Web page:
Canada lettus is in the genus Lactuca, a group of flowering plants in the daisy family (Asteraceae), that are commonly is referred to as "lettuces". The genus contains at least 50 species worldwide. Lactuca canadensis was first formally described by Carl Linnaeus in 1759.

It has been seen to hybridize wildly with Lactuca ludoviciana, and it is difficult to differentiate between the two species.[9]

Range and habitat[edit]

It occurs across the continental United States, except for Nevada and Arizona, and across most provinces in Canada. It is found commonly in all counties in Illinois.[8][10]

It grows in moist to dry habitats in a variety of soil types, include black soil, clay, and gravel prairies. Lactuca canadensis can be found in woodlands, thickets, savannas, borders of lakes and rivers, limestone glades, fence rows, pastures, abandoned fields, powerline clearances, road and railroad sides, vacant lots, and waste areas. It is most common in degraded and disturbed habitats, but also may be found in rich and diverse, high-quality habitats.[8]


Lactuca canadensis contains lactucarium, which is the milky sap (white latex) that flows through the stem, leaves, and roots of the plant. It is used as a medicinal herb when dried after contact with air. A survivalist publication, The Lost Ways, states that its fresh leaves may be used to create a solution that may act as an analgesic and may be stored for later use. It may be used as medicinal treatments for its anodyne, antispasmodic, digestive, diuretic, hypnotic, narcotic, and sedative properties. Concentrations of lactucarium are low in young plants, but increase in older plants, occurring highest when in blooming period. Sap may be applied to skin in use for treatment of external warts.[11] It has been seen as valuable in treatment as a remedy for insomnia and muscular arthritis. It is a relaxing and sedative herb that is used to induce sleepiness, and to calm restlessness and anxiety.[12][13] Although the standard definition of lactucarium requires its production from Lactuca virosa, it was recognized that smaller quantities of lactucarium could be produced in a similar way from Lactuca sativa and Lactuca canadensis var. elongata, and even that lettuce-opium obtained from Lactuca serriola or Lactuca quercina was of superior quality.[14]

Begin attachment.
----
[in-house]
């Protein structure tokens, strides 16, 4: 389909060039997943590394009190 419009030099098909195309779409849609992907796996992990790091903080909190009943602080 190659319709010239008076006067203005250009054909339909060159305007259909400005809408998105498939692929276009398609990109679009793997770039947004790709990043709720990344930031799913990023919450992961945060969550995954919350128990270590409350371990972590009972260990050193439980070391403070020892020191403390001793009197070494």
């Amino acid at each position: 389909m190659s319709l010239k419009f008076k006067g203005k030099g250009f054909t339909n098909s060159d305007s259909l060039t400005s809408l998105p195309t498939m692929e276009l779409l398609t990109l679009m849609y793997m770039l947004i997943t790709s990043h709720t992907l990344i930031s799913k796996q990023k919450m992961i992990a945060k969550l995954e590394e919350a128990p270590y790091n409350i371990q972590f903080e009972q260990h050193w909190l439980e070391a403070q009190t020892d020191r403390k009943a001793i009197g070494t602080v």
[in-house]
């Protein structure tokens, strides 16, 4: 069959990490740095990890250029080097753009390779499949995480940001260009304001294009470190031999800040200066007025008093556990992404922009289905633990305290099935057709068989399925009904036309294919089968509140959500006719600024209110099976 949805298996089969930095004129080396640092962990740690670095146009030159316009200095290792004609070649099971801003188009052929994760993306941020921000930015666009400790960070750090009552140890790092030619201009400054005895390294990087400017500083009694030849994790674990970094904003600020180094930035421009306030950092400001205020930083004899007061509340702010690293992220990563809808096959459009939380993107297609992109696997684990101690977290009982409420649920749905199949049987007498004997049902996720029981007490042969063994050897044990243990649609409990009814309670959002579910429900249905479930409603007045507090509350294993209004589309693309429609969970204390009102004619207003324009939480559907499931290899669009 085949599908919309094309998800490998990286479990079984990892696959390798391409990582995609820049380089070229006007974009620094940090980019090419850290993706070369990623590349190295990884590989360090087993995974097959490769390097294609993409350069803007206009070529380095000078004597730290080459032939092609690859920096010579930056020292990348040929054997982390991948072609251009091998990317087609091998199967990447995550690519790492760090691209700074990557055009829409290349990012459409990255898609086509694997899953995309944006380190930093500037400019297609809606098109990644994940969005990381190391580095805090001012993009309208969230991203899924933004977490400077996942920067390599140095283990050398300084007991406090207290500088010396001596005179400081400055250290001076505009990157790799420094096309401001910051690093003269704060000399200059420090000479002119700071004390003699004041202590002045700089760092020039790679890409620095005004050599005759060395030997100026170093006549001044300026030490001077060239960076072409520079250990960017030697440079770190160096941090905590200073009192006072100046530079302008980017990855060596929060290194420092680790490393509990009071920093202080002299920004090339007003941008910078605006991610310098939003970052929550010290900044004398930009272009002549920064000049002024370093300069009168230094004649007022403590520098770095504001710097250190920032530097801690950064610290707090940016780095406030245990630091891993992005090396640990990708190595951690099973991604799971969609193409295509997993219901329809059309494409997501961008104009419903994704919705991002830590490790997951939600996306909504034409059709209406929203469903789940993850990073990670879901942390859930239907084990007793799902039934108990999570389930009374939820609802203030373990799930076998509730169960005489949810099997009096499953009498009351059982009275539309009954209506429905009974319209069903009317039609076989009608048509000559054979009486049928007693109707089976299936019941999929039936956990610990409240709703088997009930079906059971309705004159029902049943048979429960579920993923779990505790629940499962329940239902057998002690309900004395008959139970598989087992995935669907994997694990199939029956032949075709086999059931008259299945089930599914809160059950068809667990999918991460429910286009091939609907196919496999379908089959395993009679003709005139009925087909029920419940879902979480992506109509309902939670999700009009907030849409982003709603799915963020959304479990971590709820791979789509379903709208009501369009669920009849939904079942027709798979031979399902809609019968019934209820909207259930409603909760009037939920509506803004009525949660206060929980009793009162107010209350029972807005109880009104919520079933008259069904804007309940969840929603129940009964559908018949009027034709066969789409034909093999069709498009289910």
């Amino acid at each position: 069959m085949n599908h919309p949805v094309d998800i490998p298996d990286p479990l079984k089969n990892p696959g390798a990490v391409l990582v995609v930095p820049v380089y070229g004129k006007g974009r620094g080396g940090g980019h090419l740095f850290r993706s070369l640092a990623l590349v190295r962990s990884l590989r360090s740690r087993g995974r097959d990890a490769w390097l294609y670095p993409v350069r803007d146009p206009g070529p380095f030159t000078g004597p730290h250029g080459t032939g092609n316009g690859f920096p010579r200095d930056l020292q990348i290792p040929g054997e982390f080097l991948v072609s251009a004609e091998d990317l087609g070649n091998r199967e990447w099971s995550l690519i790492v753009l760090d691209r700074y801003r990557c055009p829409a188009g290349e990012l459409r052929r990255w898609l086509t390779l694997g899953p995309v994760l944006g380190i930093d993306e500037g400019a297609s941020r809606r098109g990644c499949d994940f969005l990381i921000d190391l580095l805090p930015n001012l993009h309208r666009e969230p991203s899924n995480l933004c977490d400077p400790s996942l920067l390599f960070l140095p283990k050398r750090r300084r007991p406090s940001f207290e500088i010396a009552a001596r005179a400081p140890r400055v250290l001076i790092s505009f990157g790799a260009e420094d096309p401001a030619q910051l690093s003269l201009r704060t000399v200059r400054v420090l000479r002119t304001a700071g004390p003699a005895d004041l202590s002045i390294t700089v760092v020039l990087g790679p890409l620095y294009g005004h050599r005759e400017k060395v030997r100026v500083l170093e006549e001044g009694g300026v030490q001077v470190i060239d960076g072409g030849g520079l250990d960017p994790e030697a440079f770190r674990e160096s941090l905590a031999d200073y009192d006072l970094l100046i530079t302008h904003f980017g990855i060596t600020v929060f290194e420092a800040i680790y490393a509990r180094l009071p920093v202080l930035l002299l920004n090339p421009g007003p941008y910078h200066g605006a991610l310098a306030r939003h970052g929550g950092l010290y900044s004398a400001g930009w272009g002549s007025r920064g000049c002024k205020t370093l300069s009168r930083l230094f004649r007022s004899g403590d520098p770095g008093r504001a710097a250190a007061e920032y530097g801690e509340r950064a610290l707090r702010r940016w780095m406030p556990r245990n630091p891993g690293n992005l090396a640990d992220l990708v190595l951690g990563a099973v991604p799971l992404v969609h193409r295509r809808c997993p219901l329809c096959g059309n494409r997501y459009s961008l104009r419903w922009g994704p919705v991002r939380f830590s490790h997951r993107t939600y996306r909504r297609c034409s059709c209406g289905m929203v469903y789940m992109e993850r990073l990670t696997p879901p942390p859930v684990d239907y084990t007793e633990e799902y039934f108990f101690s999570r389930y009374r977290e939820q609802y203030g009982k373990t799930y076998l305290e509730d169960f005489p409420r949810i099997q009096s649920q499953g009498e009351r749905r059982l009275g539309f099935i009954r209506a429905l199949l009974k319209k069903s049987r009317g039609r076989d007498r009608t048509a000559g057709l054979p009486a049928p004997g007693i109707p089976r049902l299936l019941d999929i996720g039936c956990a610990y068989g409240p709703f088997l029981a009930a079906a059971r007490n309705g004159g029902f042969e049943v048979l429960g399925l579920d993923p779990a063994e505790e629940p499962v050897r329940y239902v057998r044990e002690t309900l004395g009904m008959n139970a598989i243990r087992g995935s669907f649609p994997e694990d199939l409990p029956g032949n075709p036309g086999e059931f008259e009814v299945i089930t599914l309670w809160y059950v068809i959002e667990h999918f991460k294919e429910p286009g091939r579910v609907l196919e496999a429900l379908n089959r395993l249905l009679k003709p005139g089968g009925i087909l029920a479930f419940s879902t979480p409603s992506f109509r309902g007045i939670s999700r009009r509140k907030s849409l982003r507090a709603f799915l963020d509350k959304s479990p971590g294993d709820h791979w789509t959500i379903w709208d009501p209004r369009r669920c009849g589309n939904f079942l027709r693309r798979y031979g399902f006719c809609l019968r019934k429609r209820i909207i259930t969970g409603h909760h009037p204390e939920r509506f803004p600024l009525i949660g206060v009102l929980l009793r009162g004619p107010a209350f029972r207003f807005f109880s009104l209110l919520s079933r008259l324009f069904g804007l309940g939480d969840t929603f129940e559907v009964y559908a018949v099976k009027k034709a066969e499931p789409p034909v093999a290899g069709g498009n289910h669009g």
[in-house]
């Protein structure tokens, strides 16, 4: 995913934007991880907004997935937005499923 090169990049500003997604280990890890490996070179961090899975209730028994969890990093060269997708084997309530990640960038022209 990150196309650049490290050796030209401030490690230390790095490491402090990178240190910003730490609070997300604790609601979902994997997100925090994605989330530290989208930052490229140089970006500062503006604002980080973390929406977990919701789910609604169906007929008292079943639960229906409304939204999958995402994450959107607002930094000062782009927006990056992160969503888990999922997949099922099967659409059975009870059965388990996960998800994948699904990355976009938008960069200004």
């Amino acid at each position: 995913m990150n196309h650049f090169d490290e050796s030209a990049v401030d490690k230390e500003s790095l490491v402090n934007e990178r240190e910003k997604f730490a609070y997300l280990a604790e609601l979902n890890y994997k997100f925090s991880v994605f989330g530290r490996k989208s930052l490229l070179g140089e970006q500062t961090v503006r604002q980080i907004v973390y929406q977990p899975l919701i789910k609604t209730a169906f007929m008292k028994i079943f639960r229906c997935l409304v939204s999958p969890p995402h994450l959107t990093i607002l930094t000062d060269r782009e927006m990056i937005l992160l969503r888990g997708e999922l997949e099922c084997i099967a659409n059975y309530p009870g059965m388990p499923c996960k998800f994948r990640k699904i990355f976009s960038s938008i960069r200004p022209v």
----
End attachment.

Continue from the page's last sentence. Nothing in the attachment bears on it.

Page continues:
The plant has not been seen to be toxic, however some plants in the genus contain a narcotic principle that has its highest concentration when in the blooming period. Young leaves and stems may be edible and cooked and eaten as greens.[13][9]